Evanston Women Determined to Break The Silence on Mental Illness in the Black And Brown Communities

I'm so glad that Mary Gavin and the Evanston RoundTable covered this story. I attended two of the meetings organized by Janet Alexander Davis and Delores Malone. They were powerful.

Congratulations to these two strong and courageous women for all their work shining a light on the stigma of mental illness in Evanston's Black and brown communities.

You can read The Roundtable story below, and here.

Janet Alexander Davis and Delores Malone know first-hand the pain of having a family member suffer from a mental illness. They have experienced the confusion and that accompanies the onset of an episode of mental illness, the frustration of finding the right professional and then the right medication for a loved one, and then the isolation from the unspoken rule that the topic is taboo in some parts of the black community.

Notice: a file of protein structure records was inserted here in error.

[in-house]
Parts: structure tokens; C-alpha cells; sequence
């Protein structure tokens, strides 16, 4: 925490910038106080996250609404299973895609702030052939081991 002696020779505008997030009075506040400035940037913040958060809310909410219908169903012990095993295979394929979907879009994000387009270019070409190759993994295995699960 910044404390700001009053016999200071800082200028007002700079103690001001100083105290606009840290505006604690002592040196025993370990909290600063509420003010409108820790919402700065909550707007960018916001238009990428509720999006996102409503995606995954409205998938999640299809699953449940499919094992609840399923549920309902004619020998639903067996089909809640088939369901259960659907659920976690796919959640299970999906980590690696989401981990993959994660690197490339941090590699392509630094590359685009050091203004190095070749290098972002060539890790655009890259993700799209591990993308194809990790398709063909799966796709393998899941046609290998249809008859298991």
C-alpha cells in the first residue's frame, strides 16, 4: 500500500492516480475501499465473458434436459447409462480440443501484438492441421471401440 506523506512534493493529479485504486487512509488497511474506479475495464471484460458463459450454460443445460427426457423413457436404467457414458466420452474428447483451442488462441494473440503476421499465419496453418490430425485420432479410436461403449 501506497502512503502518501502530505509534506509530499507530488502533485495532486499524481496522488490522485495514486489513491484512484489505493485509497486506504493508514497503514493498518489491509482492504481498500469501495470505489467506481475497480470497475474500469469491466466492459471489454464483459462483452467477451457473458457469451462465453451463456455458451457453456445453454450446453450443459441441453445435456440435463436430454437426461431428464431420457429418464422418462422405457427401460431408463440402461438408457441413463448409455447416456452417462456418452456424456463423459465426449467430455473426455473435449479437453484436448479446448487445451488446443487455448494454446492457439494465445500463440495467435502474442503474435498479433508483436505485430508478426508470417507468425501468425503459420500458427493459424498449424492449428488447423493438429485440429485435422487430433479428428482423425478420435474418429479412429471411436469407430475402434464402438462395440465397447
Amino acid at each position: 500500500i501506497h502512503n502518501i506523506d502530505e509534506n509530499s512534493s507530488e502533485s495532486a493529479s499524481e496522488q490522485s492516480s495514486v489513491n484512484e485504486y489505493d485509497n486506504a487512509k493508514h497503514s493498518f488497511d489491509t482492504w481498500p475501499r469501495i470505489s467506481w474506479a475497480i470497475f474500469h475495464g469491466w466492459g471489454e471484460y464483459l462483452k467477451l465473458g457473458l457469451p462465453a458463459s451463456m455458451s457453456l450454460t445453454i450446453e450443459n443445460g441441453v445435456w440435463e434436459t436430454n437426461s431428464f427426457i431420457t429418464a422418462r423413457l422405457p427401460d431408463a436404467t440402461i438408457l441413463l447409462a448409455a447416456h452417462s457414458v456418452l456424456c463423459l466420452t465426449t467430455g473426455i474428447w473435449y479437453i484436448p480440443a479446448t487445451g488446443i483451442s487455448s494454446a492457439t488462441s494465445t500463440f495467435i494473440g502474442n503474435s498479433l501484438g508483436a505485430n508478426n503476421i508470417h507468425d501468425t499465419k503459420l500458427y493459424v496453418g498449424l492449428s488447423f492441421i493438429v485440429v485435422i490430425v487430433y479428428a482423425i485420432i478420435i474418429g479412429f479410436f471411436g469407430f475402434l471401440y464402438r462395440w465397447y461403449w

“Mental health is so a part of everyday life,” Mrs. Davis said, “Within our country we are not kind with understanding that ‘I have a mental illness.’” She likened the stigma of mental illness to the stigma other illnesses used to carry. “Even back in the 40s, if you had cancer people would say, ‘I don’t want to talk to you, because I might get it.’”

A chilly reception to even discussing mental illness in the black and brown communities led Mrs. Malone, Mrs. Davis and four other women to “break the ice” on that topic.

Mrs. Davis and Mrs. Malone met in 2008 in a 12-week family class sponsored by the National Alliance on Mental Illness (NAMI).